In the aftermath of ITT Technical Institute’s abrupt shutdown in early September, more than 40,000 students were summarily bereft of their school and left with potentially unusable credits. The closure of all 136 ITT Tech campuses occurred practically overnight, one week into the new semester.
While the school’s closure is certainly disruptive to students’ lives and future plans, ITT students will have some means of redress. According to the Department of Education (ED), they will have access to closed school loan discharges and can also transfer credits to other institutions. Students who enroll at another school and complete a new program of study will also be eligible for a loan discharge, according to a federal website. As for private loans, some ITT students may seek recourse through state student tuition recovery funds (STRFs).
ED is encouraging institutions across the country to reach out to former ITT students, and colleges and universities are acting quickly in response. Institutions across the country have announced plans to host open houses and informational fairs to which students can bring their academic transcripts and receive assistance in transferring to the institution.
ED will also host informational webinars for displaced students throughout September. A directory compiled by Chegg, a California-based online textbook retailer, shows a state-by-state list of institutions willing to accept ITT Tech credits.
While players across the higher education sector are taking action, it remains to be seen how the transfer process will work out in practice.
The State Council of Higher Education for Virginia (SCHEV) said that 1,627 ITT students were enrolled in Virginia campuses when the institution closed, a number that is substantially less than the approximately 4,500 student reported to be enrolled at the close of last semester. That figure is also nearly 1,000 students less than the enrollment figures originally reported to the council at the time of ITT Tech’s closing.
Although there is no official explanation for the drop off in student enrollment, ED had prohibited ITT Tech from enrolling new students using federal financial aid a few weeks before ITT Tech closed up shop.
In a statement, SCHEV noted that a number of Virginia workforce oriented-institutions will provide assistance to displaced students, including the Virginia Community College System, member institutions of the Virginia Career College Association, and other public and private institutions.
When reached by phone, a representative of Northern Virginia Community College, which serves 75,000 students and is one of the largest community colleges in the nation, said that the administration was still evaluating the situation and would be able to provide more information in the following days.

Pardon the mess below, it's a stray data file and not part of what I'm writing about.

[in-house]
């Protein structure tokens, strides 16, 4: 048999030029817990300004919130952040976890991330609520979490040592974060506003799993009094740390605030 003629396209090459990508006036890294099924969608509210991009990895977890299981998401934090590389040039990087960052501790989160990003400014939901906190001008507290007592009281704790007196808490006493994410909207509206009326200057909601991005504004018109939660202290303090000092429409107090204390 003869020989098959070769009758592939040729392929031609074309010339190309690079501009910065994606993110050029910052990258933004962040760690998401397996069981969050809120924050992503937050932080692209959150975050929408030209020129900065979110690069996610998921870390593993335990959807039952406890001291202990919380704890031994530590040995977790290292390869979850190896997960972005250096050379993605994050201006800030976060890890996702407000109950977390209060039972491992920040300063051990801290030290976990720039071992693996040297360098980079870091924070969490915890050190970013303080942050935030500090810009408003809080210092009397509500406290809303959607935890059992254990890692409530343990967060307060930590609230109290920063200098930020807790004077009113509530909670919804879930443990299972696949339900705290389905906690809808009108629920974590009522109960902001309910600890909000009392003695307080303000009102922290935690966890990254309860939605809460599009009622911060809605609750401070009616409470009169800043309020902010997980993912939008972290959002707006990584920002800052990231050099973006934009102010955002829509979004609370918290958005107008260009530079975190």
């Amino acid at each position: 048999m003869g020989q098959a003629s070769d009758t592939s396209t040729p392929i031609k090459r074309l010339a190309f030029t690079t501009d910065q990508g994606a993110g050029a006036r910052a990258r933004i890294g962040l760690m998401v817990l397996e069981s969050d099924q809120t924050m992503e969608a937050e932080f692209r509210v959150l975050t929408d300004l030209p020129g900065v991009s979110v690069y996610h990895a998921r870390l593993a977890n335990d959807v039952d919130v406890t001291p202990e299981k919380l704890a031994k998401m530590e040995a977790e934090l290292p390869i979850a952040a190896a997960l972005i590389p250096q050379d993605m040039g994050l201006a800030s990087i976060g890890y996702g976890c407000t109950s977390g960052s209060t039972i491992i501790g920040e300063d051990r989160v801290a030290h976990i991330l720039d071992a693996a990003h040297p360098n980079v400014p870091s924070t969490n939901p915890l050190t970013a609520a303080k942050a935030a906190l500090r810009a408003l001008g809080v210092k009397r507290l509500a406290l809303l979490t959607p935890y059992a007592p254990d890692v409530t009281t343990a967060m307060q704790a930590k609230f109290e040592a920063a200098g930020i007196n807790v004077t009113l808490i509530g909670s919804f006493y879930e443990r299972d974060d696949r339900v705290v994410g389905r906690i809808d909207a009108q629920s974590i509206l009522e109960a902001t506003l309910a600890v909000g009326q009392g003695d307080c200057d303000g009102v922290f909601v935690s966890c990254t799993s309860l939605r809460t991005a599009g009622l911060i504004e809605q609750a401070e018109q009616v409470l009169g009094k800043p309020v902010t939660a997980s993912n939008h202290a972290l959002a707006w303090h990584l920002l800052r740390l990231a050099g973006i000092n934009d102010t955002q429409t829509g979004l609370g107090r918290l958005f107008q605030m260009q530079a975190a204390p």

In Maryland, approximately 700 students were attending ITT Tech at the institution’s two Maryland campuses, which are located in Hanover and Owings Mill, according to the Maryland Higher Education Commission (MHEC). The commission is “‘building the plane as we fly it,’ trying to give these students a second chance to complete their education,” MHEC Director of Communications and Outreach Maria Torres said in an email.
Prior to this week, state Secretary of Higher Education James Fielder asked two- and four-year schools interested in reaching out to ITT students to submit formal proposals to the Maryland Higher Education Commission, according to Baltimore City Community College (BCCC) officials.
Maryland community colleges are already planning to hold informational open houses for ITT students later this week, some as early as Tuesday and Wednesday. “We have everybody on standby ready to move forward,” said Dr. Daphne R. Snowden, BCCC dean of academic operations and services.
BCCC officials said that the college had already reviewed course catalogues at local ITT campuses in Maryland. ITT programming in accounting, computer information systems, computer aid, drafting and design, and business management aligned with BCCC course offerings, they said, and credits acquired in those areas would be eligible in some cases to transfer to BCCC.
“What we have heard — and we haven’t seen all their transcripts — is that we may find that there is a gap between what the students have learned at ITT and what we’re teaching here,” said Dr. Tonja L. Ringgold, vice president for academic affairs at BCCC. “If there is, we are willing to help fill that gap, through tutorial services and other support services.”
In addition to giving students the chance to continue their education, there is an economic argument to be made on behalf of community colleges in favor of the now defunct for-profit, said Dr. Sandra Kurtinitis, president of the Community College of Baltimore County (CCBC). “On its website, ITT lists the cost of an associate degree at $45,800. CCBC’s associate degree costs $7,000,” she said. “So we know this could be very helpful to students in getting their debt levels under control.”
Staff writer Catherine Morris can be reached at [email protected]